Pay-for-play scandals are one thing, and a decidedly anachronistic scandal at that. However, Louisville's problems run a bit deeper since the real accusation underneath the hood is that the University of Louisville was laundering money and committing wire fraud through a public institution of higher education.

Oh, and there's the earlier sex scandal where officials for the hoops program supposedly hired madams to offer dances and sexual favors to recruits on their visits.

I wouldn't find Louisville an attractive job, but I'm not Chris Mack. The Xavier coach is talking with Louisville and the talks appear to be going well.

This much only affects Ohio State at the margins. Ohio is a deceptively loaded state for college hoops and Mack's departure should help Ohio State's position in its own territory for some eyeballs and recruits.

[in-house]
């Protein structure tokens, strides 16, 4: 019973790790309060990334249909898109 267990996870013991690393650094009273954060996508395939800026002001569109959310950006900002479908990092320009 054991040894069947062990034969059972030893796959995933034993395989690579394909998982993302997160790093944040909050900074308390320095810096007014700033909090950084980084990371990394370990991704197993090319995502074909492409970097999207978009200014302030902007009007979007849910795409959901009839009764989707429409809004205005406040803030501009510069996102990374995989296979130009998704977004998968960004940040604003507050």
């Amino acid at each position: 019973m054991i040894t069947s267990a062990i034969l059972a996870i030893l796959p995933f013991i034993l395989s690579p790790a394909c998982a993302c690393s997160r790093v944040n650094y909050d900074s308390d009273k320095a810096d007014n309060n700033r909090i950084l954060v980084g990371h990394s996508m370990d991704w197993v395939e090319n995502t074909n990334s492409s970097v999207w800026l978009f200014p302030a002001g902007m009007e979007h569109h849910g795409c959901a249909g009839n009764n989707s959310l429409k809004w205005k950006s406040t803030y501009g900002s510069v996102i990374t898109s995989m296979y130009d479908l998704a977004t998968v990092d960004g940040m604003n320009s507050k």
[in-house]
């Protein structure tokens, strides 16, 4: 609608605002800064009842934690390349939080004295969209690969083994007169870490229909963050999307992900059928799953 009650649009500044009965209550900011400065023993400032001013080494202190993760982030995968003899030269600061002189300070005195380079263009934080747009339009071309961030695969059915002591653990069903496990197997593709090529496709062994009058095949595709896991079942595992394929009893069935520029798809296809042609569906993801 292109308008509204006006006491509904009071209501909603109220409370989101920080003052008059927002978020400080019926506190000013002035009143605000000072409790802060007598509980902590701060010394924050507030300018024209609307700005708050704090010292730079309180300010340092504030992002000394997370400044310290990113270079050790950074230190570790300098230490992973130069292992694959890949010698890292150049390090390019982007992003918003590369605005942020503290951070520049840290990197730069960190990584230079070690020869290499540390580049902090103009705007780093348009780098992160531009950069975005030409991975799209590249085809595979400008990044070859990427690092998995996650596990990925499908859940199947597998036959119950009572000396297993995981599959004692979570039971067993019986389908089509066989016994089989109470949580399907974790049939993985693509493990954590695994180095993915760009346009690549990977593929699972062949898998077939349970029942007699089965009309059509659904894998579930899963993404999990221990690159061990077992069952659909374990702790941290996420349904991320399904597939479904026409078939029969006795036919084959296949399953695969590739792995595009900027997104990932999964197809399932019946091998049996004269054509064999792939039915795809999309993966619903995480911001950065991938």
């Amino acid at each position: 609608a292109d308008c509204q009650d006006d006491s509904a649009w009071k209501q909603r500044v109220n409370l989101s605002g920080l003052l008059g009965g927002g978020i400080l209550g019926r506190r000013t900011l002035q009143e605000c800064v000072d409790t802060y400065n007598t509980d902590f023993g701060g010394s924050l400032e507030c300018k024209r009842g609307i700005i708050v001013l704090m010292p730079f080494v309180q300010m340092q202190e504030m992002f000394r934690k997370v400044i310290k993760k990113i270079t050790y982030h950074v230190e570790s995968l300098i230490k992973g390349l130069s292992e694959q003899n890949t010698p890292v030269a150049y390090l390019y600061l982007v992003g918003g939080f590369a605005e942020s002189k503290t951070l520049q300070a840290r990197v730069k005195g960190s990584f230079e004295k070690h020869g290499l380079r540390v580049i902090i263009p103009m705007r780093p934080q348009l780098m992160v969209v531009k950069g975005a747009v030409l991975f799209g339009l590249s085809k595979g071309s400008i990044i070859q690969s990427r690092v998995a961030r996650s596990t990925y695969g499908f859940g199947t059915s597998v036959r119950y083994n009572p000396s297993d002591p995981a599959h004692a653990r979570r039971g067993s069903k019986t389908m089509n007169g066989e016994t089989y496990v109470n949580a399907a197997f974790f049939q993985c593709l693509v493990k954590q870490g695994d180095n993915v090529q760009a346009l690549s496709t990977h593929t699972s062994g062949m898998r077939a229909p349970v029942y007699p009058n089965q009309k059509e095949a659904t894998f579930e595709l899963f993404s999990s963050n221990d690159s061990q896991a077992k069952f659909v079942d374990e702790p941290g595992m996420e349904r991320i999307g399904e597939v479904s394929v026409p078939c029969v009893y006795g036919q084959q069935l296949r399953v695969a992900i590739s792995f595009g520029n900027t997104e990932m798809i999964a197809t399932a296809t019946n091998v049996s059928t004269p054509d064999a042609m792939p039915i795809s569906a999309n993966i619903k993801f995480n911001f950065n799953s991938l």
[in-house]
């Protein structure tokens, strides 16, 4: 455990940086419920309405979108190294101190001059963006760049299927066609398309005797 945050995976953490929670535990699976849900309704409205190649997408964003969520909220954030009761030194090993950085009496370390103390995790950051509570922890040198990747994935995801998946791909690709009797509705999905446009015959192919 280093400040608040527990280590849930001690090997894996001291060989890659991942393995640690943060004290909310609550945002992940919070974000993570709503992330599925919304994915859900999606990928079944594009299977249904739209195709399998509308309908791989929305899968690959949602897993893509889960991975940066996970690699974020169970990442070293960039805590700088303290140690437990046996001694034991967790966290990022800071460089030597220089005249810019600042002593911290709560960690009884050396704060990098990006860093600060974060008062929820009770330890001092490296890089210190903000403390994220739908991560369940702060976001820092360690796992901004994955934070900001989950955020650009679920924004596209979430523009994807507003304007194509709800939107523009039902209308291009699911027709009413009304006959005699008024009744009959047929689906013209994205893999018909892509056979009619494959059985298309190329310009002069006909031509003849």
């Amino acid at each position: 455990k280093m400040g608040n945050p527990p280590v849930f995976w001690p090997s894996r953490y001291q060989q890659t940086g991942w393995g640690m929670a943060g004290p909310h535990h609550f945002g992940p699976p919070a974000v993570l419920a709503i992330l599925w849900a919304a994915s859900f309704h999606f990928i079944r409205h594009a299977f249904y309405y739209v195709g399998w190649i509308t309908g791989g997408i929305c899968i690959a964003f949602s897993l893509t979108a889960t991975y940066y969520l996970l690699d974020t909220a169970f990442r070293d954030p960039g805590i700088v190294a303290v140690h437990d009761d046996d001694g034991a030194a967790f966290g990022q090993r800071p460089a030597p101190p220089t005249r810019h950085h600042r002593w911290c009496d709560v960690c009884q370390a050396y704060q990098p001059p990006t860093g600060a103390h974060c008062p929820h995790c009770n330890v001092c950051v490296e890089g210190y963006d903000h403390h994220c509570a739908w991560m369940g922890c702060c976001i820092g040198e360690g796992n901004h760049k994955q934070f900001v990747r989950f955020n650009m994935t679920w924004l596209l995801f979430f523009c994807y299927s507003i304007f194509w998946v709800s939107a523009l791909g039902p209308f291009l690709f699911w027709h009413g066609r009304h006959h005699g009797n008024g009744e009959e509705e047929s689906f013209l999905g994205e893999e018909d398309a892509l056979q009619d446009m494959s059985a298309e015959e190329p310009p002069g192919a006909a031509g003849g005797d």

However, if Mack leaves Xavier for Louisville, you might hear more rumblings about Thad Matta making a triumphant return to Cincinnati.

Matta, who coached at Xavier from 2001 to 2004 and even led the Musketeers to the Elite Eight in 2004, seems to be communicating he wants to return to coaching. Interviewing with and turning down an offer from Georgia says as much.

Maybe Matta turned down Georgia because he's waiting for the right opening. Xavier might be that opening.

 COMEBACK? IT'S BEEN HERE FOR YEARS. DJ is on vacation so it falls on me to talk up the City of Kings.